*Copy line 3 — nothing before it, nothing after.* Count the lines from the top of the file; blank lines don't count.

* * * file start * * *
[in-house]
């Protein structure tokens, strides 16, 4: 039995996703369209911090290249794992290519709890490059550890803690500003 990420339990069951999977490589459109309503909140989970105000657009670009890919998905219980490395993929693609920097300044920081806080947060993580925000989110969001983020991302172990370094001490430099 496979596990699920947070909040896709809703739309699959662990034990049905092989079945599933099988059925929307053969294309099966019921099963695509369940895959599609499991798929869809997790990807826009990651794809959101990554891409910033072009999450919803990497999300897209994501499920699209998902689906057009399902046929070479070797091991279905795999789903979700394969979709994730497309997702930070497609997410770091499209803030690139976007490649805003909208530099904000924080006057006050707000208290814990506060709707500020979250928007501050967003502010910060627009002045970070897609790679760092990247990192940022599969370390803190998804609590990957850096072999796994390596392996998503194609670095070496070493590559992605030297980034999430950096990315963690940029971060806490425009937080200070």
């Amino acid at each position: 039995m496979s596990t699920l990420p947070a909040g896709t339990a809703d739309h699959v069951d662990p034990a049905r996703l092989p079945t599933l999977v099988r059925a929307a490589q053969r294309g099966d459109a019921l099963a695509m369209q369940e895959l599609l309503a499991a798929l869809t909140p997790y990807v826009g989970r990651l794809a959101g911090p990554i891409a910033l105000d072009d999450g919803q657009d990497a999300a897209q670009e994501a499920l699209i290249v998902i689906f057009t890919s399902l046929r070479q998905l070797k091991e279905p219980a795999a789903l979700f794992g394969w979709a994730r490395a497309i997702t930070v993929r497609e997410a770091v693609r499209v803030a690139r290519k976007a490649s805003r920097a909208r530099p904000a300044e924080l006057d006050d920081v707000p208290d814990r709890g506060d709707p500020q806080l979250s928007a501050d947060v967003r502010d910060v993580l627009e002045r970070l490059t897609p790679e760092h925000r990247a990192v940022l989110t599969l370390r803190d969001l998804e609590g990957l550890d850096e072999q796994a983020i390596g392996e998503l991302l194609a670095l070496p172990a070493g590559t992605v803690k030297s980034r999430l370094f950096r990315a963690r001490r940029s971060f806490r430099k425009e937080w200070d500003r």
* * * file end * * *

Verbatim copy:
């Amino acid at each position: 039995m496979s596990t699920l990420p947070a909040g896709t339990a809703d739309h699959v069951d662990p034990a049905r996703l092989p079945t599933l999977v099988r059925a929307a490589q053969r294309g099966d459109a019921l099963a695509m369209q369940e895959l599609l309503a499991a798929l869809t909140p997790y990807v826009g989970r990651l794809a959101g911090p990554i891409a910033l105000d072009d999450g919803q657009d990497a999300a897209q670009e994501a499920l699209i290249v998902i689906f057009t890919s399902l046929r070479q998905l070797k091991e279905p219980a795999a789903l979700f794992g394969w979709a994730r490395a497309i997702t930070v993929r497609e997410a770091v693609r499209v803030a690139r290519k976007a490649s805003r920097a909208r530099p904000a300044e924080l006057d006050d920081v707000p208290d814990r709890g506060d709707p500020q806080l979250s928007a501050d947060v967003r502010d910060v993580l627009e002045r970070l490059t897609p790679e760092h925000r990247a990192v940022l989110t599969l370390r803190d969001l998804e609590g990957l550890d850096e072999q796994a983020i390596g392996e998503l991302l194609a670095l070496p172990a070493g590559t992605v803690k030297s980034r999430l370094f950096r990315a963690r001490r940029s971060f806490r430099k425009e937080w200070d500003r």